Volume 548

  • No. 7669 31 August 2017

    Most adult organs are in a constant state of renewal, with old cells continually being replaced by the progeny of stem cells. For organs to keep the same size, there must be strict equilibrium between cell production and cell loss, but how such control is exercised is unclear. In this issue, Lucy Erin O’Brien and her colleagues reveal that tissue-level equilibrium, and thus constant organ size, result from localized communication between cells during renewal. Investigating the intestine of the fruit fly Drosophila (pictured on the cover), O’Brien and her team uncovered a feedback mechanism in which the deaths of old enterocytes release a block on stem-cell division. In healthy enterocytes, the protein E-cadherin prevents the secretion of epidermal growth factors (EGFs) by suppressing the EGF-activating protease rhomboid. When an enterocyte undergoes its natural death, loss of E-cadherin triggers induction of rhomboid, which in turn activates EGF receptors on nearby stem cells, sparking replacement of the dying cell. By limiting cell replacement to the time and place of tissue need, this mechanism ensures tissue-level equilibrium. Cover image: Lucy Erin O’Brien and Jackson Liang

  • No. 7668 24 August 2017

    Rapid triggering of neurotransmitter release by action potentials requires that synaptic vesicles are primed for fast fusion with the presynaptic membrane, but the molecular basis of vesicle priming has been unclear. An interaction between the SNARE complex and the protein synaptotagmin-1 has already been identified as part of the process. In this week’s issue, Axel Brunger and colleagues complete the picture with crystal structures of a primed pre-fusion complex consisting of the SNARE complex (green, red and blue) and the protein complexin (yellow) and a second synaptotagmin-1 molecule (violet). This complex includes a newly revealed tripartite SNARE–complexin–synaptotagmin-1 interface that primes and locks the complex ready for action. Action-potential-driven calcium ions bind to the two synaptotagmin-1 proteins to unlock the complex and trigger membrane fusion on a sub-millisecond timescale. Cover image: Eric Smith, Jeremy Leitz and Qiangjun Zhou

  • No. 7667 17 August 2017

    The cover image shows a conceptualized view of an individual with multiple cancers that have spread from their primary site, or metastasized. The primary cancers represented include prostate cancer (blue), breast cancer (pink), lung cancer (green) and colon cancer (orange). In this issue, Arul Chinnaiyan and colleagues report sequences of the DNA and RNA of 500 diverse human metastatic cancers as part of the Michigan Oncology Sequencing Program. The researchers characterize the landscape of genomic alterations in the cancers, including some mutations in germline DNA. They also show that clinical RNA sequencing can be used to characterize gene fusions, transcriptional signatures and the immune microenvironment of metastatic cancer. Cover image: Ella Marushchenko and Elina Karimullina (Ella Maru Studio, Inc.)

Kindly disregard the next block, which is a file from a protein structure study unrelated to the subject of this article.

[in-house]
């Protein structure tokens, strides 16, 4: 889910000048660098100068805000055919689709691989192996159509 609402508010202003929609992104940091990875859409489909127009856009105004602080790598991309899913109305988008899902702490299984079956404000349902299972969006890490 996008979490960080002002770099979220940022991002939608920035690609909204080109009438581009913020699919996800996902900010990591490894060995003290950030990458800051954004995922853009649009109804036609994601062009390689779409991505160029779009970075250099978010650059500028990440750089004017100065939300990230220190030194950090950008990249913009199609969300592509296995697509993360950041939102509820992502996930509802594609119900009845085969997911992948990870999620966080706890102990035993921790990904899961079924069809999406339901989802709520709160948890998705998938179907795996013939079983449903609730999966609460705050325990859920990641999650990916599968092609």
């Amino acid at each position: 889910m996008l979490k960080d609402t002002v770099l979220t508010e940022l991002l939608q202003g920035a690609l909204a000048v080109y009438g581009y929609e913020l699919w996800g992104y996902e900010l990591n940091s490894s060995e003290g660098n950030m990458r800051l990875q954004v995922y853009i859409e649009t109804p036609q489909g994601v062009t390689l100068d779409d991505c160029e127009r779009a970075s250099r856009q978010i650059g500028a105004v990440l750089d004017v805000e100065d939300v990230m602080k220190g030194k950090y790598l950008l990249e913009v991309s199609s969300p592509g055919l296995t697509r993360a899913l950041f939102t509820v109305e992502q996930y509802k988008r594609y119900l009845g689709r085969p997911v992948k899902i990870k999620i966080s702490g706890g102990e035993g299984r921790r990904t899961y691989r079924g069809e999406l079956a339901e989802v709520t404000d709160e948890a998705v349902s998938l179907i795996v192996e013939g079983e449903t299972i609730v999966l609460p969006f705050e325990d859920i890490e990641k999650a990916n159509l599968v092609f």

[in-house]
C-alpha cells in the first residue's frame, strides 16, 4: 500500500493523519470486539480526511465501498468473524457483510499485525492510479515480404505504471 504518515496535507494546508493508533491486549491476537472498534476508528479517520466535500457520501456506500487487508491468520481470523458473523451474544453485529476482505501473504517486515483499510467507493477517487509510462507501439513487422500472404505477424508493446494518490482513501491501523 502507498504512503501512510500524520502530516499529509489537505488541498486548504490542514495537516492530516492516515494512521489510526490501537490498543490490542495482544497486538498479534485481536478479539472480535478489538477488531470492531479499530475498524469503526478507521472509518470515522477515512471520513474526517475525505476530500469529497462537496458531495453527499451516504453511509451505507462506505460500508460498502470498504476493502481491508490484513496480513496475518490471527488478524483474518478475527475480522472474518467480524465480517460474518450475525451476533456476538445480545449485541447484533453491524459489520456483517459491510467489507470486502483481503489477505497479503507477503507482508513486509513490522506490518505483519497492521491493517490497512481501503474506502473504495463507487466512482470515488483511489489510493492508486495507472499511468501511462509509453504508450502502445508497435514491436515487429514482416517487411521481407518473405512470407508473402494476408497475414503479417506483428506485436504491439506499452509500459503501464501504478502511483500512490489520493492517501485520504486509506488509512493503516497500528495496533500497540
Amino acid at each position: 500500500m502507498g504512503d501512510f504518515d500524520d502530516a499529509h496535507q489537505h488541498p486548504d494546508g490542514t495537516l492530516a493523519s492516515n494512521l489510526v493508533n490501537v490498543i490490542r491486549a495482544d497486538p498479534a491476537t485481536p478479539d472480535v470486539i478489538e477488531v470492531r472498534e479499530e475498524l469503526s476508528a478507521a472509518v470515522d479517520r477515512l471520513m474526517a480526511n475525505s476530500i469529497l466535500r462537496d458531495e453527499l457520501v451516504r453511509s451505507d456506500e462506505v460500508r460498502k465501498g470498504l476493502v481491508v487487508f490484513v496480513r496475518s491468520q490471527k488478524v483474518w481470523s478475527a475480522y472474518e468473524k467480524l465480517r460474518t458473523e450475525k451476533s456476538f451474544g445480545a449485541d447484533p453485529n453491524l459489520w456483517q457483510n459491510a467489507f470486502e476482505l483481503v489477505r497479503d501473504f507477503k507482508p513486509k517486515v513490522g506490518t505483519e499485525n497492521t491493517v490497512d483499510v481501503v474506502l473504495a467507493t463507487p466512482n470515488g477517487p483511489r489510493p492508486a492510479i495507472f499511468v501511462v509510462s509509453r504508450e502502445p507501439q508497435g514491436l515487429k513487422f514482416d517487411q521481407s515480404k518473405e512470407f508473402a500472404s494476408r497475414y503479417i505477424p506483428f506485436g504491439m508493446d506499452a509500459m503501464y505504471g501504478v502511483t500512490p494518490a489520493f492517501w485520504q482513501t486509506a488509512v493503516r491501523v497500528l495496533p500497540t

• No. 7666 10 August 2017

    The number of pollinators is in decline around the world. Multiple factors have been identified as contributing to this fall, including agricultural intensification and invasive alien species. Artificial light at night has also been suggested as a problem for nocturnal pollinators such as the elephant hawk-moth (Deilephila elpenor) shown on the cover. In this issue, Eva Knop and her colleagues test this idea in a field experiment in Switzerland. They exposed ruderal meadows to artificial light at night, and monitored nocturnal and diurnal plant–pollinator interactions and the resulting pollination service. Pollinator visits to plants fell by 62% in the illuminated plots, and fruit set of a focal plant fell by 13%. They also found that the structure of combined diurnal and nocturnal networks meant that the negative consequences of disrupted nocturnal pollination could negatively affect daytime pollinator communities as well. The findings suggest that artificial light at night, which is spreading at an estimated rate of 6% per year, poses yet another threat to pollinators and the service they provide. Cover image: Malcolm Schuyl/Alamy

  • No. 7665 3 August 2017

    The cover image shows the tracks formed as the result of a collision between two gold nuclei in the STAR experiment at the Relativistic Heavy Ion Collider at Brookhaven National Laboratory in New York. When such heavy ions collide, they form exotic states of matter that are fluid in nature. If the two particles hit non-centrally, this fluid is predicted to have vortices. In this week’s issue, the STAR Collaboration reports experimental observation of such vortices for the first time. The team reveals that the quark–gluon plasma that results from the collision has the highest vorticity ever observed. This work could offer fresh insight into the forces that bind quarks inside a proton. Cover image: courtesy of Alex Schmah